You may not believe it, but sometimes Jeffrey is at a loss for words.
It’s beyond kangaroo puppet understanding, but for as long as he can recall, Jeffrey has been entranced by vastness. In ways he has struggled and failed to articulate, he has stood in awe of nature (the Grand Canyon, the sea, the emptiness of the moon) and human wonders (the Eiffel Tower, the Taj Mahal) and somehow wanted to be part of them.
Kathy Jones of Human Rights First gave Jeffrey a 2003 book by Jerry Dennis, The Living Great Lakes: Searching for the Heart of the Inland Seas. In words that resonate with Jeffrey, he wrote of his fascination with the Great Lakes, which contain a fifth of the world’s fresh water and 95% of the fresh water in the United States (pp. 9-10):
I’d become lost in the parts. Wherever I went, I wanted to know the water and everything in it and near it. . . . And I wanted the words to put it all together—every place, every moment, and all they signified. It had become overwhelming. The water alone was defeating me. How do you describe water? What words can evoke those spangles of sunlight, those shifting wave shadows, those pellucid blue depths? I lacked the vocabulary. I wanted to take hold of the immediate world, see it independent of the names we give it, then give it name [sic]. But I couldn’t grasp it. . . .
Emerson said the world lacks unity, or seems to, only if we have lost unity within ourselves. He thought a naturalist might learn to see the world whole, but only if all the demands of his spirit were met. “Love,” he wrote, “is as much its demand as perception.”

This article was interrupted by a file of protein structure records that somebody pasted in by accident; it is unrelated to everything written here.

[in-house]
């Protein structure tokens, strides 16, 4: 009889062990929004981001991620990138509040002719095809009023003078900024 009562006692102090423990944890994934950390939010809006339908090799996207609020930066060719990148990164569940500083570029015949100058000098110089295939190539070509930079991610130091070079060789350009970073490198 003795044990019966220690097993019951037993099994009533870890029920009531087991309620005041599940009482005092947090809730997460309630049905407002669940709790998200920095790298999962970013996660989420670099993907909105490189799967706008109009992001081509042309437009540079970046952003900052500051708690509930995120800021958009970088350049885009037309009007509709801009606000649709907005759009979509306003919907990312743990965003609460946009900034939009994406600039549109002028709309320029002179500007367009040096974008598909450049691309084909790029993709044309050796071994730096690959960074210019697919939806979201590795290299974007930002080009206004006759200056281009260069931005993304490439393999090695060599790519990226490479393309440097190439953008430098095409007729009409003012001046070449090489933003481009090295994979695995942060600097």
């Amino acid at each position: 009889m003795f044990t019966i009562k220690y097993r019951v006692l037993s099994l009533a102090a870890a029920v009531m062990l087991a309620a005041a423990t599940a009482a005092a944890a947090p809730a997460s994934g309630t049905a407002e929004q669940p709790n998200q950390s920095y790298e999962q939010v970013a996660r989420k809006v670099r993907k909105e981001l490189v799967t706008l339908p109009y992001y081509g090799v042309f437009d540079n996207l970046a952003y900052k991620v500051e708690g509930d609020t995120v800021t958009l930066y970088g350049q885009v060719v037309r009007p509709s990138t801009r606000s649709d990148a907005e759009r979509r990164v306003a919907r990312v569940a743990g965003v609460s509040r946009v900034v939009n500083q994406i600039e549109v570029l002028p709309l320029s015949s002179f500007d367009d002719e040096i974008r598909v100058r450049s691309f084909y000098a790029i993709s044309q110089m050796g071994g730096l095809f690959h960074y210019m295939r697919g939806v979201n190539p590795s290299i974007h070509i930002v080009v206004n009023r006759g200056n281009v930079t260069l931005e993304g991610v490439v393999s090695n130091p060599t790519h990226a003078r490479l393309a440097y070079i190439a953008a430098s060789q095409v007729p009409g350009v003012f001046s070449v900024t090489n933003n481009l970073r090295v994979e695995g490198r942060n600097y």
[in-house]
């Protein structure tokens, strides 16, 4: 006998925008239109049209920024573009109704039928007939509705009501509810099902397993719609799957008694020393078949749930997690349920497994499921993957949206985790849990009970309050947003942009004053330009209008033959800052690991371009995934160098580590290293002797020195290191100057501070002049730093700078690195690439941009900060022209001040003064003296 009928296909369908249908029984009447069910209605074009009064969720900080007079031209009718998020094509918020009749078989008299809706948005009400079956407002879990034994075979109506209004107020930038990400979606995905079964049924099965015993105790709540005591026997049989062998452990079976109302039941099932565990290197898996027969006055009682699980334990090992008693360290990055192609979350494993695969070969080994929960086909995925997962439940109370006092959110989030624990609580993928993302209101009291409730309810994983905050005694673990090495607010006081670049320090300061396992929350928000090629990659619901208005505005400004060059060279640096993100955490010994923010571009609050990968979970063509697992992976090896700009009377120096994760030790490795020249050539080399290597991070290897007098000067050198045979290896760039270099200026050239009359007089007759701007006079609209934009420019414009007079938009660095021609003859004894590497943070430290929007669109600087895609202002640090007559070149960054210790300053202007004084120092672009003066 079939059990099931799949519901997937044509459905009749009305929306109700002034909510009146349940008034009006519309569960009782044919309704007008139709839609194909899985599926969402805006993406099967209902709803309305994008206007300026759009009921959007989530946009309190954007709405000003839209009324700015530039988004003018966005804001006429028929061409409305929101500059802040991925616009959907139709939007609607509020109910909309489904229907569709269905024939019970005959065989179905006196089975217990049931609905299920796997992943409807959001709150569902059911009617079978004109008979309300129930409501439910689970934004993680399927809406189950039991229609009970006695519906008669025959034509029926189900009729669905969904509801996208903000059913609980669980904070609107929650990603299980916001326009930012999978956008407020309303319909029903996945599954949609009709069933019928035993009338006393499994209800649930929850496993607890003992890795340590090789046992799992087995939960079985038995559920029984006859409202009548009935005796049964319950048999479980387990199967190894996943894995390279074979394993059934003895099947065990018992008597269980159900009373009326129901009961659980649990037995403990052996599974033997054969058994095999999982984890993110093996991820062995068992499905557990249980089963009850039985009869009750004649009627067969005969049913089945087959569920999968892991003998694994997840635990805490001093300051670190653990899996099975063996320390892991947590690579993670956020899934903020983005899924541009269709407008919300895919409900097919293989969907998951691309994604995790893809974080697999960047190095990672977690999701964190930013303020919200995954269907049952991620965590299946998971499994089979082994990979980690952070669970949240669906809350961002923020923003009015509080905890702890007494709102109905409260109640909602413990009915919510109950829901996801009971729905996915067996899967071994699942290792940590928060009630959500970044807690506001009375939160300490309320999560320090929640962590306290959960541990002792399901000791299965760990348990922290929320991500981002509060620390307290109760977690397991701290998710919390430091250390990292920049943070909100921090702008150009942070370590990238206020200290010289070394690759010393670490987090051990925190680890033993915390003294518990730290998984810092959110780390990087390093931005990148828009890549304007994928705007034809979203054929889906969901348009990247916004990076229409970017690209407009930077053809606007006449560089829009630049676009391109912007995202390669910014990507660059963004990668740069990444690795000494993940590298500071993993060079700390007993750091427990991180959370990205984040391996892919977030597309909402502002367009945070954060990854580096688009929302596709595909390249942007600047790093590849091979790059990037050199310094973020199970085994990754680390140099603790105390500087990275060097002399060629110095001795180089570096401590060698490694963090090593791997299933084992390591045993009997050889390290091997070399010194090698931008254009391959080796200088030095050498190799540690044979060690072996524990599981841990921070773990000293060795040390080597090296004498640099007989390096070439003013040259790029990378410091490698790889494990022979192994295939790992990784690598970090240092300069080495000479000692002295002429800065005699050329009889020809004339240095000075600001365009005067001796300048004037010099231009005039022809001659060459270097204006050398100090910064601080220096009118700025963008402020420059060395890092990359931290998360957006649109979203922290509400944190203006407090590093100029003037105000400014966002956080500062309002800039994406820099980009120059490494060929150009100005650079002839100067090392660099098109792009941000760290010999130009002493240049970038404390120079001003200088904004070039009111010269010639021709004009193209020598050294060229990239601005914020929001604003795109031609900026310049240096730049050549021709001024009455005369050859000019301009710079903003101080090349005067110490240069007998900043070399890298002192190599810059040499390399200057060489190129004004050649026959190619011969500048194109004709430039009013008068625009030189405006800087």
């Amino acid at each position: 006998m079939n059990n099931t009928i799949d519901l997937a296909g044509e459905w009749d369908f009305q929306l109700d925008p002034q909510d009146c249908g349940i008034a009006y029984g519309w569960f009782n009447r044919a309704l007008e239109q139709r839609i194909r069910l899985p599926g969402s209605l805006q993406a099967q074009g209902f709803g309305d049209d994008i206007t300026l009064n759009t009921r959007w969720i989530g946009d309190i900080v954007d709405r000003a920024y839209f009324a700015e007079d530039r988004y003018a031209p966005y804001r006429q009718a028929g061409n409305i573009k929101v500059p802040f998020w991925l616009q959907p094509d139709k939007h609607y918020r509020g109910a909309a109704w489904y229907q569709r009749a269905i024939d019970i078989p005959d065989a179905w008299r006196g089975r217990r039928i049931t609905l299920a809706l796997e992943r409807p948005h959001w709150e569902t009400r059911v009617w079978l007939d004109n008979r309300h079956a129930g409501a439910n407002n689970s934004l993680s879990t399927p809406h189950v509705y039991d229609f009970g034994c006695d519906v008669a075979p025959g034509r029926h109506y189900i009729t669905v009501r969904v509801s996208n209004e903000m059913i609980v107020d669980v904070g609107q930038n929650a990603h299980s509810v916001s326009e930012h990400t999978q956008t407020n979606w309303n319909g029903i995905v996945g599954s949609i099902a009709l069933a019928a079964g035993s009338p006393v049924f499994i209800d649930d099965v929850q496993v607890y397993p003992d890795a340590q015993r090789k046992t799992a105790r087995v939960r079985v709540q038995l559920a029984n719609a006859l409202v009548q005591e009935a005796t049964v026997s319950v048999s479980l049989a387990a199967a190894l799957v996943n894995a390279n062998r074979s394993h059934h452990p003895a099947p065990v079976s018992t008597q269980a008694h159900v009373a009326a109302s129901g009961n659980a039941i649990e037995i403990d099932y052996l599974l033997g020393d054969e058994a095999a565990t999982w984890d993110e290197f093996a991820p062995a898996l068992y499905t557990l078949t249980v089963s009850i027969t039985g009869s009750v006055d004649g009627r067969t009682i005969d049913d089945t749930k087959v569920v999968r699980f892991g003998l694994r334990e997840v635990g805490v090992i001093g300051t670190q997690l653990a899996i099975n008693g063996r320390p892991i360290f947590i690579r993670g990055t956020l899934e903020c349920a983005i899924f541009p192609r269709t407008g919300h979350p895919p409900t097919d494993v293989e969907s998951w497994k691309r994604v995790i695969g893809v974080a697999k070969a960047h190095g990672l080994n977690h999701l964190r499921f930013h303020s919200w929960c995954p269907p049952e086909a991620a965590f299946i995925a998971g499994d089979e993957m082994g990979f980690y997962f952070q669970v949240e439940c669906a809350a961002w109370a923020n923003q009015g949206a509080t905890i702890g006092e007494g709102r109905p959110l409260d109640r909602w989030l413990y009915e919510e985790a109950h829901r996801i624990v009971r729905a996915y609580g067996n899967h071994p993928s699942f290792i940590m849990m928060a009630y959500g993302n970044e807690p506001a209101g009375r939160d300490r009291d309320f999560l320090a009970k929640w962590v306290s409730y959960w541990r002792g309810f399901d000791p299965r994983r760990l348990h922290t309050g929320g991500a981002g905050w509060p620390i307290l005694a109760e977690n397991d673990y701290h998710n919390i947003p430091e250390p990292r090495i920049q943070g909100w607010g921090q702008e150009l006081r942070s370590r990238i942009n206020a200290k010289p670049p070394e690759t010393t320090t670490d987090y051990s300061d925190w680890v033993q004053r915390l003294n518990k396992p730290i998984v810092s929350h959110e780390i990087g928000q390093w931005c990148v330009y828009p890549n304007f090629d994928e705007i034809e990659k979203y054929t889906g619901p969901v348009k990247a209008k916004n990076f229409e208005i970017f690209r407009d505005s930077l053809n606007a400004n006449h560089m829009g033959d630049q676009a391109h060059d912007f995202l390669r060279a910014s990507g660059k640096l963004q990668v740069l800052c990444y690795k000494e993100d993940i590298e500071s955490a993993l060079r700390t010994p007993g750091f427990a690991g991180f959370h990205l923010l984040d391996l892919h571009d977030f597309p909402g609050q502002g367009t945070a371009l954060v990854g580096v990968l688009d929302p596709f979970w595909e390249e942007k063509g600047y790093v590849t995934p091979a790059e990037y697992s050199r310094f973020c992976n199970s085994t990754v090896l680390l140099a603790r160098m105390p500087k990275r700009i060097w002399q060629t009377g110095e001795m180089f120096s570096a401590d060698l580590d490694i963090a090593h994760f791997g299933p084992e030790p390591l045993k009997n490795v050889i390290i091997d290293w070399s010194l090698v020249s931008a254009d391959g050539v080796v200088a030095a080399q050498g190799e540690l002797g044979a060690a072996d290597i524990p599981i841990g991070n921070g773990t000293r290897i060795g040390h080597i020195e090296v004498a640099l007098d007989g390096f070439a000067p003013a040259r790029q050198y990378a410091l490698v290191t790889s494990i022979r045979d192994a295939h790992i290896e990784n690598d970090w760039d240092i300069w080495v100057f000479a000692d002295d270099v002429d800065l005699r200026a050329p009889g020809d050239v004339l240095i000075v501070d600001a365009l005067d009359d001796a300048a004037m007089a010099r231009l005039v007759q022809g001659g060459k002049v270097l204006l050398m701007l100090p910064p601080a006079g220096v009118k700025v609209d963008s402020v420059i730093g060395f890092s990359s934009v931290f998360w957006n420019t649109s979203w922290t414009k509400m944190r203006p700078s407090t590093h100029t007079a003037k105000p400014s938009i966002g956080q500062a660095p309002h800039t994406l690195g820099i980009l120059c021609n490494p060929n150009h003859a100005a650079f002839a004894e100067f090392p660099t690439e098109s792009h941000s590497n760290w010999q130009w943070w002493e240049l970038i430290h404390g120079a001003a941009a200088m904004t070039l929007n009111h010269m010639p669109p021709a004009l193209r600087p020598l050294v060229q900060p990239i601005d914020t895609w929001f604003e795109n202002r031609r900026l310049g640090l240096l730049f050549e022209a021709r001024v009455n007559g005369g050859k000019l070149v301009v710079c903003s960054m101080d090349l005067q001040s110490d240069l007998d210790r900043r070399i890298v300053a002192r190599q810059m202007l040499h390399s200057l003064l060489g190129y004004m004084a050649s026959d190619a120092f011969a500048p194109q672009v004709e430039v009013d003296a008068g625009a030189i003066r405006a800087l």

I had the love but not the perception. I couldn’t see far enough. And I couldn’t unite what I saw. . . . I didn’t want to trivialize what I saw, and to dissect it would murder it. I’d done enough dissecting. I was reaching for something else entirely. I wanted to hold what I saw, felt, heard, tasted, and scented, and to possess it always—not like a tourist snapping photos, but literally, taking possession of its physical fact and keeping it with me always—yet I couldn’t get my arms around it.
It occurred to me that I should strip off my shirt, raise myself on my toes, breathe deeply, and dive. Immerse myself. Swim down into emerald depths until the weight of the lake embraced me and I could run my hands over granite blocks that had never been touched. It would have been still and cool down there, and very quiet.
But I lacked courage. The water was too cold by far. I thought the shock might burst my heart.
So Jerry got himself a boat.
And Jeffrey got himself a bicycle.
If you understand Jerry, maybe you understand Jeffrey.
On these Rides, Jeffrey doesn’t listen to music, doesn’t read much. He tries to see, to hear, to live in the moment, to become part of the landscape, part of the people he meets. Trying to embrace the world in this way fills some of the holes in his heart, a little, for a while.
Jeffrey does these Rides to learn, to teach, to forget, to disappear. And for love. And because he has to.
Follow our progress. Maybe you too can disappear in the vastness for a few minutes each day.
Our next post will be from the road!
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